Previously, the Queensland Human Rights Commission, in a submission responding to the 2020 changes, also raised some human rights concerns. The Commission stated: ‘Community safety is served by upholding the human rights of children who are accused of crimes’. The Commission also suggested prolonged detention of children in watch houses should be prohibited, and emphasised the use of diversionary options and evidence-based methods to reduce offending.[35] Submissions regarding the 2021 Bill are not currently available as the parliament is still in the process of receiving submissions, which are open until 12 March this year.[36]

Ultimately, compliance with the Human Rights Act can be achieved if a law ‘limits a human right only to the extent that is reasonable’[37] and ‘can be demonstrably justified in a free and democratic society based on human dignity, equality and freedom.’[38] Thus, as Mr Ryan MP indicated, the Bill could still be considered compliant with human rights if the limits imposed on those rights are justified in the circumstances – such as the need for public safety.


The debate regarding changes to youth bail laws is far from over. Following submissions and public parliamentary debates to be held across March and April this year, politicians will have to decide whether the Bill becomes law. Not only legal professionals, but also parents, teenagers, and community organisations should be watching the debates with keen interest. All groups likely agree that the outcome of the debate, regardless of what that might be, should be evidence-based and cognisant that these laws are dealing with children. Both of these matters must remain at the fore.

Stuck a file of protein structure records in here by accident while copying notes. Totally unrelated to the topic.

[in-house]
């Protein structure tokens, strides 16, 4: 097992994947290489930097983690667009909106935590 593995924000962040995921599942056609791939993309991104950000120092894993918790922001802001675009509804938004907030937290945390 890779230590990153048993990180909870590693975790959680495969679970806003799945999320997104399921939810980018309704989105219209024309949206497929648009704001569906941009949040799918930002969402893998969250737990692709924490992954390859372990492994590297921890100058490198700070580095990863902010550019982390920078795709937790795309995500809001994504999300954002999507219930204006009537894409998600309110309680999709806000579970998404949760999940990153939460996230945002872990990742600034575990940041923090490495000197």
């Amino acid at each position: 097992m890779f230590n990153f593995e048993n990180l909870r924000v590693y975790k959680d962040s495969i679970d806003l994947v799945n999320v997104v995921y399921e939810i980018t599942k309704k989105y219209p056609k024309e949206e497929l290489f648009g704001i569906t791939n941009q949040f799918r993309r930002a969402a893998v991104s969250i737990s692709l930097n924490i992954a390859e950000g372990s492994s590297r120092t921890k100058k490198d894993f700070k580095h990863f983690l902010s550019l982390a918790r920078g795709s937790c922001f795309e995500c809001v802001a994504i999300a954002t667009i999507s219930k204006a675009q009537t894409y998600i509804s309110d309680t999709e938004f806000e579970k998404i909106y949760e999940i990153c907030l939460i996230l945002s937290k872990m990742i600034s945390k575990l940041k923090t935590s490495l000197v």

References: [1] Darren Cartwright, ‘Queensland set to change its youth bail laws after recent deaths of innocent bystanders’, (Web Page, 7 February 2021) <>. [2] Jessica Rendall, ‘17yo male to face more charges over deaths of Kate Leadbetter and Matt Field in Alexandra Hills, but none relate to baby's killing’, ABC News (Web Page, 9 February 2021) <>. [3] Ibid. [4] ABC News Brisbane, ‘Video: Police update on fatal Alexandra Hills crash’, (Facebook, ) 0:09:50-0:10:02 <>. [5] Rendall (n 2), [19]. [6] Department of Youth Justice, ‘Changes to the Youth Justice Act 1992’, Queensland Government (Web Page 26 February 2021) <> ; Youth Justice and Other Legislation Amendment Bill 2021 (Qld), available at: <>. [7] Bail Act 1980 (Qld) s 16, available at: <>. [8] In relation to a child aged 10 to 14-years-old, the Prosecution must first prove doli incapax. However, this is not required for children aged 14-years and older. To reflect the fact that some 10 to 14-year-olds may be found to have doli incapax, and therefore be prosecuted, the age range of 10 to 17-years-old is included here. [9] Bail Act 1980 (Qld) s 9, available at: <>. [10] Bail Act 1980 (Qld) s 16, available at: <>. [11] Youth Justice Act 1992 (Qld) s 47, available at: <>. [12] Bail Act 1980 (Qld) s 16(7), available at: <>. [13] Youth Justice Act 1992 (Qld) pt 5, available at: <>. [14] Ibid. [15] Ibid, s 48AA(5). [16] Ibid, sch 1, available at <>. [17] Matt Dennien and Lydia Lynch, ‘Young repeat offenders must prove why they should get bail under Qld reform’, Brisbane Times (Web Page, 9 February 2021) <>. [18] Queensland Cabinet and Ministerial Directory ‘Tough new action to target repeat youth offenders’, Queensland Government (Web Page – Joint Statement, 9 February 2021), <>. [19] Youth Justice Department - Queensland, Annual Report 2019-20 (Annual Report, 2020) 19, available at: <>. [20] Queensland Cabinet and Ministerial Directory (n 18). [21] Ibid. [22] Youth Justice Department, ‘2020 Bail amendments passed by Parliament but not yet commenced’ Queensland Government (Web Page – Information Sheet), [23] Ibid, emphasis in original. [24] Youth Justice Act 1992 (Qld) s 48AD, available at: [25] Explanatory Notes, Youth Justice and Other Legislation Amendment Bill 2021 (Qld), 5, available at: <>. [26] Explanatory Notes, Youth Justice and Other Legislation Amendment Bill 2021 (Qld), available at: <>. [27] Ibid, 3. [28] Matt Dennien and Lydia Lynch (n 17); Explanatory Notes, Youth Justice and Other Legislation Amendment Bill 2021 (Qld), 3-4, available at: <>. [29] Explanatory Notes, Youth Justice and Other Legislation Amendment Bill 2021 (Qld), 3, available at: <>. [30] Ibid. [31] - p. 21; Explanatory Notes, Youth Justice and Other Legislation Amendment Bill 2021 (Qld), cl. 6, available at: <>. [32] Explanatory Notes, Youth Justice and Other Legislation Amendment Bill 2021 (Qld), available at: <>. [33] Ibid. [34] Ibid, 27. [35] Scott McDougall – Queensland Human Rights Commissioner, Submission ‘Youth Justice and Other Legislation Amendment Bill 2019’ to Legal Affairs and Community Safety Committee (10 July 2019), available at: <>. [36] Queensland Parliament, ‘Youth Justice and Other Legislation Amendment Bill 2021’, Queensland Parliament (Web Page, 2021), [37] Human Rights Act 2019 (Qld), s 8, available at: <>. [38] Ibid, s 13(1) - available at: <>.